Tuesday, 12 October 2010

Chicken Makeover

Nick and I finished toe nail trimming today.  Dolly had another go at herding, but although she is brilliant I don't think I tell her to do the right thing at the right time so it got a bit confusing at time.

With the exception of the usual pantomime with Ben, the wether, they all behaved very well.  We haltered Ben and blindfolded him and he allowed me to trim his nails but by toe number 3 we havd to call Mike for assistance - more so that we could restrain him gently rather than create a wrestling match.  He has very curly toe nails and so is difficult to deal with even when he is co-operating.  They annoying thing is that once the treatment is over - without any pain by the way- he just gets up and accepts a handful of feed as if we are best friends.

One of the kids was limping so we had a look at her.  She has strip which is where grass or hay gets into the space between the hoof and makes the skin a little sore or inflamed.   We trimmed the hoof and applied the magical blue spray (terramycine) to prevent infection.   We will be checking all goat and kid feet next week anyway, so as long as the limp stops she will not need any further treatment until then.

The four weanlings who are the oldest cria still on the farm came in for toe nail trimming and were very well behaved considering that they have not been handled very much yet.  We also haltered them and after a while took them back to their paddock on the halter.   Three were very good but the fourth was one of those who throws himself on the ground  with great force and then plays dead.  Luckily he soon got over it and whilst not quite as relaxed as the others, he is at least tolerating the halter.   We left their halters on and caught them again late in the afternoon.  They stood on a loose rein until we released them.   The next trick will be to get them to walk properly on the lead rope.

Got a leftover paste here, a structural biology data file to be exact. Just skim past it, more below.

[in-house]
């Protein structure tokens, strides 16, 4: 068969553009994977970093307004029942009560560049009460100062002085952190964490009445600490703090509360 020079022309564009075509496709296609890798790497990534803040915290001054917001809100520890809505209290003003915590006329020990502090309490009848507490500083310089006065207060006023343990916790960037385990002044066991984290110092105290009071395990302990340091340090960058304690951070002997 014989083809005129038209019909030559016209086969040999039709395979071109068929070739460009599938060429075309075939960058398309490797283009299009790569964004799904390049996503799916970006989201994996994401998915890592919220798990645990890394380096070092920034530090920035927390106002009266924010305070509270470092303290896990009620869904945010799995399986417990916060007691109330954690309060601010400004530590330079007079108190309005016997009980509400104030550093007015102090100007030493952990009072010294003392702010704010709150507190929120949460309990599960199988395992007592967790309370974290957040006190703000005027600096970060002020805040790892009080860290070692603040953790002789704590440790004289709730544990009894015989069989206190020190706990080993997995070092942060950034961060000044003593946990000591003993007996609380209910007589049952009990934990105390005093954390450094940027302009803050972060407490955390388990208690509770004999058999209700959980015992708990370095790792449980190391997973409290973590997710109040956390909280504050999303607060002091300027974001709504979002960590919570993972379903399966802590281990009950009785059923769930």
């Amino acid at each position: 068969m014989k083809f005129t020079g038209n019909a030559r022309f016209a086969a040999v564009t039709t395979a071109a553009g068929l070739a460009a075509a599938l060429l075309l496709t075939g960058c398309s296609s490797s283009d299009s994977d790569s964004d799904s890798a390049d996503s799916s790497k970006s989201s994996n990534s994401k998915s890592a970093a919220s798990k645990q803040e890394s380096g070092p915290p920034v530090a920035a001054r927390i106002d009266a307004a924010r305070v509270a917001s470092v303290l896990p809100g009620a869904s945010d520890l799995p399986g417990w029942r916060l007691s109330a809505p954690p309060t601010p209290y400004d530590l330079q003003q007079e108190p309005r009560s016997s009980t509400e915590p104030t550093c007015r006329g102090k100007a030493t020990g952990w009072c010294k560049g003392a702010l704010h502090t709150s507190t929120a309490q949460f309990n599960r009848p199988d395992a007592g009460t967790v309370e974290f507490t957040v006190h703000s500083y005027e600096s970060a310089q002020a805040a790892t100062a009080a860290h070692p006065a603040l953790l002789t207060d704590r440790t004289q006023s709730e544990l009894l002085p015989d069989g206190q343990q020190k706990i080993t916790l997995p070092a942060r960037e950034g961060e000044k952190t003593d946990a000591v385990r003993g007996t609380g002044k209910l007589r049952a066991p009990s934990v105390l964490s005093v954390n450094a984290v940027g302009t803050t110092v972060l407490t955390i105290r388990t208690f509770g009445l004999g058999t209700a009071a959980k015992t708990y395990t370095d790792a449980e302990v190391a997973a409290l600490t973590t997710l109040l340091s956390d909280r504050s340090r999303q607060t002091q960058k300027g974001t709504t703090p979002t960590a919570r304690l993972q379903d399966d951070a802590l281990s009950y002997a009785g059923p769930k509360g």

I pointed out to Mike that one of the hens seemed to be broody.   We decided that an old dog kennel we had in the garden would make an ideal breeding house for her.  The advantage being that she can live within the chicken paddock near their sheds.   The last lot grew up in the barn and kept going back there which eventually led to the disappearance of the well grown chicks. We hope that if they grow up near the main chicken sheds, they will be more likely to stay in the area.

That all seemed simple to me, but no, Mike found that the kennel was rotting and it needed an extra opening so we could get in to clean it out even if there was a cage for the hen and chicks to run around in - i.e. a door at the back and the front.  Hence he embarked on a total rebuild.  New roof, new entrance, new supports here and there - voila a new house for our potential mum. Eventually we decided to call it a day and put the hen and today's eggs in the house for her to nurture.  Tomorrow we will take the mini hen house into the chicken paddock on the hay trailer.

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